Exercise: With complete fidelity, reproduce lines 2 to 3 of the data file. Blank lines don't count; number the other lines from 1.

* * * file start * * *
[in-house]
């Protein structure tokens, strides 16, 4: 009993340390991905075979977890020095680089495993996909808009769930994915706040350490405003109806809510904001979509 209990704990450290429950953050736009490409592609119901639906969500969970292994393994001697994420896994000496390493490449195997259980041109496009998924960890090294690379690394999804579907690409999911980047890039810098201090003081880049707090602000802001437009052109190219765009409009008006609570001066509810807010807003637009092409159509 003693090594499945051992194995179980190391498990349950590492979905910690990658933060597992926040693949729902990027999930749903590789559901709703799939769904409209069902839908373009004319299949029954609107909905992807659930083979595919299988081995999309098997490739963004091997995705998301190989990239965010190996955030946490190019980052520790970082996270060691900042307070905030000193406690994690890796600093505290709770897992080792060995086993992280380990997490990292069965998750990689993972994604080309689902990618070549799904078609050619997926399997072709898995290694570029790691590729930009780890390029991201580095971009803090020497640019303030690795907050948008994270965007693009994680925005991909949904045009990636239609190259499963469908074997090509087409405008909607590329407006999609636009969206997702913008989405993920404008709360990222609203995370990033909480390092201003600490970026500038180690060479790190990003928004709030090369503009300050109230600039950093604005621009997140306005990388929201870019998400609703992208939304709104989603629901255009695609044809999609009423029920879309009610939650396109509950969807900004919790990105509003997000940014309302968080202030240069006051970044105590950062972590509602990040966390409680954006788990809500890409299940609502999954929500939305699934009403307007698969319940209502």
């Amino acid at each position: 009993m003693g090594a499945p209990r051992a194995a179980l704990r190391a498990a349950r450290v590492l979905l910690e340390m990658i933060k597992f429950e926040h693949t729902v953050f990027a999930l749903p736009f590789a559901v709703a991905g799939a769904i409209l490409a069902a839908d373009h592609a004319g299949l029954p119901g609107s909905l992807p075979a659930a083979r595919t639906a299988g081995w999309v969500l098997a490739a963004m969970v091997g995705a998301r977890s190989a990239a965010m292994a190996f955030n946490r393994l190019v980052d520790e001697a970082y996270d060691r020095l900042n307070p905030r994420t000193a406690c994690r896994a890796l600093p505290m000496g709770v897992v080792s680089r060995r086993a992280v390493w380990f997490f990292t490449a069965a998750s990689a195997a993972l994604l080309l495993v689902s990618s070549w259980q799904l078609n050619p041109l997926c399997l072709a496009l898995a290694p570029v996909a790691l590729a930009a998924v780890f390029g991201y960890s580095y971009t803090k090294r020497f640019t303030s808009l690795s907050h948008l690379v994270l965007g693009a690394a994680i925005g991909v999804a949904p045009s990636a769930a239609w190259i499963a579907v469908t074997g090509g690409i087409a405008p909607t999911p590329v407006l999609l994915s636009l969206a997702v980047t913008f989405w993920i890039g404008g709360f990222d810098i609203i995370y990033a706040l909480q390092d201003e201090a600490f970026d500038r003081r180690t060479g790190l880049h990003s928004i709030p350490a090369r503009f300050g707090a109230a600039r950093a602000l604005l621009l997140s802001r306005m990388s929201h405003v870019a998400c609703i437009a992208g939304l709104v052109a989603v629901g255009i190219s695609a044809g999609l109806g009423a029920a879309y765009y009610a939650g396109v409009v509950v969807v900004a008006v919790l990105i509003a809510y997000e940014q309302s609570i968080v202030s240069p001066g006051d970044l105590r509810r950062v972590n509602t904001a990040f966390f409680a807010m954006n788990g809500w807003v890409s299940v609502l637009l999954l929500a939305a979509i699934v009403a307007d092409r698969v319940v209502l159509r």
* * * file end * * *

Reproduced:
């Protein structure tokens, strides 16, 4: 009993340390991905075979977890020095680089495993996909808009769930994915706040350490405003109806809510904001979509 209990704990450290429950953050736009490409592609119901639906969500969970292994393994001697994420896994000496390493490449195997259980041109496009998924960890090294690379690394999804579907690409999911980047890039810098201090003081880049707090602000802001437009052109190219765009409009008006609570001066509810807010807003637009092409159509 003693090594499945051992194995179980190391498990349950590492979905910690990658933060597992926040693949729902990027999930749903590789559901709703799939769904409209069902839908373009004319299949029954609107909905992807659930083979595919299988081995999309098997490739963004091997995705998301190989990239965010190996955030946490190019980052520790970082996270060691900042307070905030000193406690994690890796600093505290709770897992080792060995086993992280380990997490990292069965998750990689993972994604080309689902990618070549799904078609050619997926399997072709898995290694570029790691590729930009780890390029991201580095971009803090020497640019303030690795907050948008994270965007693009994680925005991909949904045009990636239609190259499963469908074997090509087409405008909607590329407006999609636009969206997702913008989405993920404008709360990222609203995370990033909480390092201003600490970026500038180690060479790190990003928004709030090369503009300050109230600039950093604005621009997140306005990388929201870019998400609703992208939304709104989603629901255009695609044809999609009423029920879309009610939650396109509950969807900004919790990105509003997000940014309302968080202030240069006051970044105590950062972590509602990040966390409680954006788990809500890409299940609502999954929500939305699934009403307007698969319940209502």
């Amino acid at each position: 009993m003693g090594a499945p209990r051992a194995a179980l704990r190391a498990a349950r450290v590492l979905l910690e340390m990658i933060k597992f429950e926040h693949t729902v953050f990027a999930l749903p736009f590789a559901v709703a991905g799939a769904i409209l490409a069902a839908d373009h592609a004319g299949l029954p119901g609107s909905l992807p075979a659930a083979r595919t639906a299988g081995w999309v969500l098997a490739a963004m969970v091997g995705a998301r977890s190989a990239a965010m292994a190996f955030n946490r393994l190019v980052d520790e001697a970082y996270d060691r020095l900042n307070p905030r994420t000193a406690c994690r896994a890796l600093p505290m000496g709770v897992v080792s680089r060995r086993a992280v390493w380990f997490f990292t490449a069965a998750s990689a195997a993972l994604l080309l495993v689902s990618s070549w259980q799904l078609n050619p041109l997926c399997l072709a496009l898995a290694p570029v996909a790691l590729a930009a998924v780890f390029g991201y960890s580095y971009t803090k090294r020497f640019t303030s808009l690795s907050h948008l690379v994270l965007g693009a690394a994680i925005g991909v999804a949904p045009s990636a769930a239609w190259i499963a579907v469908t074997g090509g690409i087409a405008p909607t999911p590329v407006l999609l994915s636009l969206a997702v980047t913008f989405w993920i890039g404008g709360f990222d810098i609203i995370y990033a706040l909480q390092d201003e201090a600490f970026d500038r003081r180690t060479g790190l880049h990003s928004i709030p350490a090369r503009f300050g707090a109230a600039r950093a602000l604005l621009l997140s802001r306005m990388s929201h405003v870019a998400c609703i437009a992208g939304l709104v052109a989603v629901g255009i190219s695609a044809g999609l109806g009423a029920a879309y765009y009610a939650g396109v409009v509950v969807v900004a008006v919790l990105i509003a809510y997000e940014q309302s609570i968080v202030s240069p001066g006051d970044l105590r509810r950062v972590n509602t904001a990040f966390f409680a807010m954006n788990g809500w807003v890409s299940v609502l637009l999954l929500a939305a979509i699934v009403a307007d092409r698969v319940v209502l159509r």